MIT model explains how the brain can learn novel tasks while still remembering what it has already learned.
Bettina Voelker, assistant professor in the Department of Civil and Environmental Engineering, has been awarded the 1998 Doherty Professorship in Ocean Utilization from the MIT Sea Grant College Program.
Every year, the program selects one new faculty member for a supplemental award of $25,000 per year for two years.
To understand the fate and ecotoxicological effects of pollutant metals in coastal waters, scientists must also understand how those metals interact with organic matter. Professor Voelker's research will focus on how organic matter affects the speciation of copper and cadmium in coastal waters.
Working with a graduate student, Professor Voelker will examine whether humic substances -- organic material found in soils and natural waters -- contain binding sites that can form strong complexes with metals in seawater. The research will also explore what happens to metal-humate complexes that enter the marine environment.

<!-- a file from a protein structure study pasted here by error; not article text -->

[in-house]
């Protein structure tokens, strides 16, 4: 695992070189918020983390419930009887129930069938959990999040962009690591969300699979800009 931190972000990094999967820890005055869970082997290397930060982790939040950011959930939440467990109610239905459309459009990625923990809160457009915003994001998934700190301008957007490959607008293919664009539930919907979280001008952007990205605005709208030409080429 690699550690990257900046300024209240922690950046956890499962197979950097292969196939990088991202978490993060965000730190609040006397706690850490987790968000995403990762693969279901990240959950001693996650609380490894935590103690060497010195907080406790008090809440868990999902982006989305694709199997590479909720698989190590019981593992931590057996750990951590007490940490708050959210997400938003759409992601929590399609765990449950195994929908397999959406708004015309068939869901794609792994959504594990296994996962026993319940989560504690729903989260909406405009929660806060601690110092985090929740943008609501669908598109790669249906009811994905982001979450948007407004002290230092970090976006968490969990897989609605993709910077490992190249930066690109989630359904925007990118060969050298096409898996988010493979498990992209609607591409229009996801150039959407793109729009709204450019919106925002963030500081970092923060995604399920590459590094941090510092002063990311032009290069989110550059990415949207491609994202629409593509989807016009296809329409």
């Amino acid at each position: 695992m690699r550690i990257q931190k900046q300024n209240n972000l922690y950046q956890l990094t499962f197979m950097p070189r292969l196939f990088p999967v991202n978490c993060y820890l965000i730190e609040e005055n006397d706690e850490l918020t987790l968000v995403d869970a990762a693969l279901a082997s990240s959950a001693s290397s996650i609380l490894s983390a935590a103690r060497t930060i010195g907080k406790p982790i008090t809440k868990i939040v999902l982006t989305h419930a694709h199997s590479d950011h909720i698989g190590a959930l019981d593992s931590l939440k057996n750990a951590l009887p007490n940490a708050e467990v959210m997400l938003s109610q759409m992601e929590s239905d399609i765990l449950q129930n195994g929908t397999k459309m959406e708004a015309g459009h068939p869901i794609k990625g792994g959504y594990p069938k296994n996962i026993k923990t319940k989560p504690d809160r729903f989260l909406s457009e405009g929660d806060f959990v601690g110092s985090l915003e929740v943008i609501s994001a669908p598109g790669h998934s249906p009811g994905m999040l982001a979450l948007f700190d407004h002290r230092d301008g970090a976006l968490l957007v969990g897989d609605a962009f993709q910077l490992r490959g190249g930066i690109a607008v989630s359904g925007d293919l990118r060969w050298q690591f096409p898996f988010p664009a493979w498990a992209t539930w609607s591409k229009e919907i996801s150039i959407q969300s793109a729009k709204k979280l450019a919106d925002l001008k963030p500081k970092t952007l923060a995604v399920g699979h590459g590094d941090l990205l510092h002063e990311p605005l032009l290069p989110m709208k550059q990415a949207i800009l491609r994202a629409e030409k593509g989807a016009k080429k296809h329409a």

In 1997, John Leonard, assistant professor of ocean engineering, was awarded the two-year chair for his proposal to study dynamic underwater sonar data fusion.
The Doherty Fellowship, endowed by the Henry L. and Grace Doherty Charitable Foundation, encourages nontenured professors to undertake marine-related research that will lead to more innovative uses of the ocean's resources. The area of research may address any aspect of marine use and/or management, whether social, political, environmental or technological.
A version of this article appeared in MIT Tech Talk on February 11, 1998.